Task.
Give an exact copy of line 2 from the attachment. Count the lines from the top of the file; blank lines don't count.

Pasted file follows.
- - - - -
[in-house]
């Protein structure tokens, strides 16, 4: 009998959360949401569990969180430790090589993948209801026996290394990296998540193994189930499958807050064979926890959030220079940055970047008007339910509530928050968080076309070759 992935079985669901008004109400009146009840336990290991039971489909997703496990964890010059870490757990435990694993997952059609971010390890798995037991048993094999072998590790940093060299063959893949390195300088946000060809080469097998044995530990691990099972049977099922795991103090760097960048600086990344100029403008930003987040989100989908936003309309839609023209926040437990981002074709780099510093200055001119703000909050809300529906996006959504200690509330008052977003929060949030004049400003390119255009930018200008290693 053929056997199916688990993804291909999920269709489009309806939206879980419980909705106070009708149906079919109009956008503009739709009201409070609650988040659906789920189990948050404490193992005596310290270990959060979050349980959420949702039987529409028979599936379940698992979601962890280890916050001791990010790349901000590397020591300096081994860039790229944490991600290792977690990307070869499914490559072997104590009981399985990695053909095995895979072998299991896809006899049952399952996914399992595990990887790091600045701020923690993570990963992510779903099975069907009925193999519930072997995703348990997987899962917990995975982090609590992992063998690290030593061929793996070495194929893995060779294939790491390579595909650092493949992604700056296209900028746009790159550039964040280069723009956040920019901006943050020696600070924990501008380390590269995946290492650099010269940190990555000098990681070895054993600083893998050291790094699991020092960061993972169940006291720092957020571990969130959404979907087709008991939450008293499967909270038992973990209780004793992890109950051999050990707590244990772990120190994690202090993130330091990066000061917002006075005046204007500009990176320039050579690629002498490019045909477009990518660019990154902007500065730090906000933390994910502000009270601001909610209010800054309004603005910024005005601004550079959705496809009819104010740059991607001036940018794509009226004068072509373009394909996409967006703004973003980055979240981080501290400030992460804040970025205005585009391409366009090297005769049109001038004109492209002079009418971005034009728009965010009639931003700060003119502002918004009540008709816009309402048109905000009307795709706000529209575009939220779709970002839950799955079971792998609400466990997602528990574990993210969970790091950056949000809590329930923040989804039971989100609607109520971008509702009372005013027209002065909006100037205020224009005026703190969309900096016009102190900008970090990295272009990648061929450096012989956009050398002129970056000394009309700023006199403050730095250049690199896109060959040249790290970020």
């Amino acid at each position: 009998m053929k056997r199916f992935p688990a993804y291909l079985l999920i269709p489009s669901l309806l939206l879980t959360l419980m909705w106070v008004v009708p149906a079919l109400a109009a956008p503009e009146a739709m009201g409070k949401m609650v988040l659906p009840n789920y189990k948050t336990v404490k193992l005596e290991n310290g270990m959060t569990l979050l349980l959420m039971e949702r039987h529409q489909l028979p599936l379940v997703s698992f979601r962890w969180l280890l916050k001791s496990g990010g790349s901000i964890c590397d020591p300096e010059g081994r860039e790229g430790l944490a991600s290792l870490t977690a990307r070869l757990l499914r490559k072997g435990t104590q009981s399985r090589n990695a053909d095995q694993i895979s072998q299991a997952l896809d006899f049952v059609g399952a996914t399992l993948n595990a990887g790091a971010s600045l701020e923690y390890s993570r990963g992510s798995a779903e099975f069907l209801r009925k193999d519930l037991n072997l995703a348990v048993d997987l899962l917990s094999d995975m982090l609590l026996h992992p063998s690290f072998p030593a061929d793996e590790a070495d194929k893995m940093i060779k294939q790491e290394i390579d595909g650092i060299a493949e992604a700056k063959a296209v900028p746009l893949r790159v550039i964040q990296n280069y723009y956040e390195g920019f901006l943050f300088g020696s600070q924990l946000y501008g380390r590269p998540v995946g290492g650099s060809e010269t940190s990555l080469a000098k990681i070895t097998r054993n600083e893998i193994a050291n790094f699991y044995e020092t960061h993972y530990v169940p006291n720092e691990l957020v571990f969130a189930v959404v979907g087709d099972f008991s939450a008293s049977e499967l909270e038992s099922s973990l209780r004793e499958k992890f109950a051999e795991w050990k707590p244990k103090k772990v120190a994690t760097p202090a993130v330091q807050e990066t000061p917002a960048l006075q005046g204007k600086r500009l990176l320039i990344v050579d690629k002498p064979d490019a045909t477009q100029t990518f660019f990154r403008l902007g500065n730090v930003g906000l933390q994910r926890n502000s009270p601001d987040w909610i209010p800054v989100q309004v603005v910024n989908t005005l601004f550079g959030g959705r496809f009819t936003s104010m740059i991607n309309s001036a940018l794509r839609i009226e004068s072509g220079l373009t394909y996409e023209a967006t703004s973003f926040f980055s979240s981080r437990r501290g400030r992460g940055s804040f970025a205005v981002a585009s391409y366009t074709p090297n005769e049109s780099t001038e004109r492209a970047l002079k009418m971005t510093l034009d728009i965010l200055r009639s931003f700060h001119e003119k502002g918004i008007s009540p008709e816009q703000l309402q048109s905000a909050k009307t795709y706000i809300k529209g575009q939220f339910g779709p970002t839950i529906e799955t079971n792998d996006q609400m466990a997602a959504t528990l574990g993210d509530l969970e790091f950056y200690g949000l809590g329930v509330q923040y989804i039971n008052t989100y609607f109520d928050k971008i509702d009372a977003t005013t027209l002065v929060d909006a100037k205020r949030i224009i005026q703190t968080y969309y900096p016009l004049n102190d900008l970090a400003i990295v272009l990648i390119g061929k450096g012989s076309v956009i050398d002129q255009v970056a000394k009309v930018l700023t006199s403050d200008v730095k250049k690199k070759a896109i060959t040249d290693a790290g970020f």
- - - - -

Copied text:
């Protein structure tokens, strides 16, 4: 009998959360949401569990969180430790090589993948209801026996290394990296998540193994189930499958807050064979926890959030220079940055970047008007339910509530928050968080076309070759 992935079985669901008004109400009146009840336990290991039971489909997703496990964890010059870490757990435990694993997952059609971010390890798995037991048993094999072998590790940093060299063959893949390195300088946000060809080469097998044995530990691990099972049977099922795991103090760097960048600086990344100029403008930003987040989100989908936003309309839609023209926040437990981002074709780099510093200055001119703000909050809300529906996006959504200690509330008052977003929060949030004049400003390119255009930018200008290693 053929056997199916688990993804291909999920269709489009309806939206879980419980909705106070009708149906079919109009956008503009739709009201409070609650988040659906789920189990948050404490193992005596310290270990959060979050349980959420949702039987529409028979599936379940698992979601962890280890916050001791990010790349901000590397020591300096081994860039790229944490991600290792977690990307070869499914490559072997104590009981399985990695053909095995895979072998299991896809006899049952399952996914399992595990990887790091600045701020923690993570990963992510779903099975069907009925193999519930072997995703348990997987899962917990995975982090609590992992063998690290030593061929793996070495194929893995060779294939790491390579595909650092493949992604700056296209900028746009790159550039964040280069723009956040920019901006943050020696600070924990501008380390590269995946290492650099010269940190990555000098990681070895054993600083893998050291790094699991020092960061993972169940006291720092957020571990969130959404979907087709008991939450008293499967909270038992973990209780004793992890109950051999050990707590244990772990120190994690202090993130330091990066000061917002006075005046204007500009990176320039050579690629002498490019045909477009990518660019990154902007500065730090906000933390994910502000009270601001909610209010800054309004603005910024005005601004550079959705496809009819104010740059991607001036940018794509009226004068072509373009394909996409967006703004973003980055979240981080501290400030992460804040970025205005585009391409366009090297005769049109001038004109492209002079009418971005034009728009965010009639931003700060003119502002918004009540008709816009309402048109905000009307795709706000529209575009939220779709970002839950799955079971792998609400466990997602528990574990993210969970790091950056949000809590329930923040989804039971989100609607109520971008509702009372005013027209002065909006100037205020224009005026703190969309900096016009102190900008970090990295272009990648061929450096012989956009050398002129970056000394009309700023006199403050730095250049690199896109060959040249790290970020």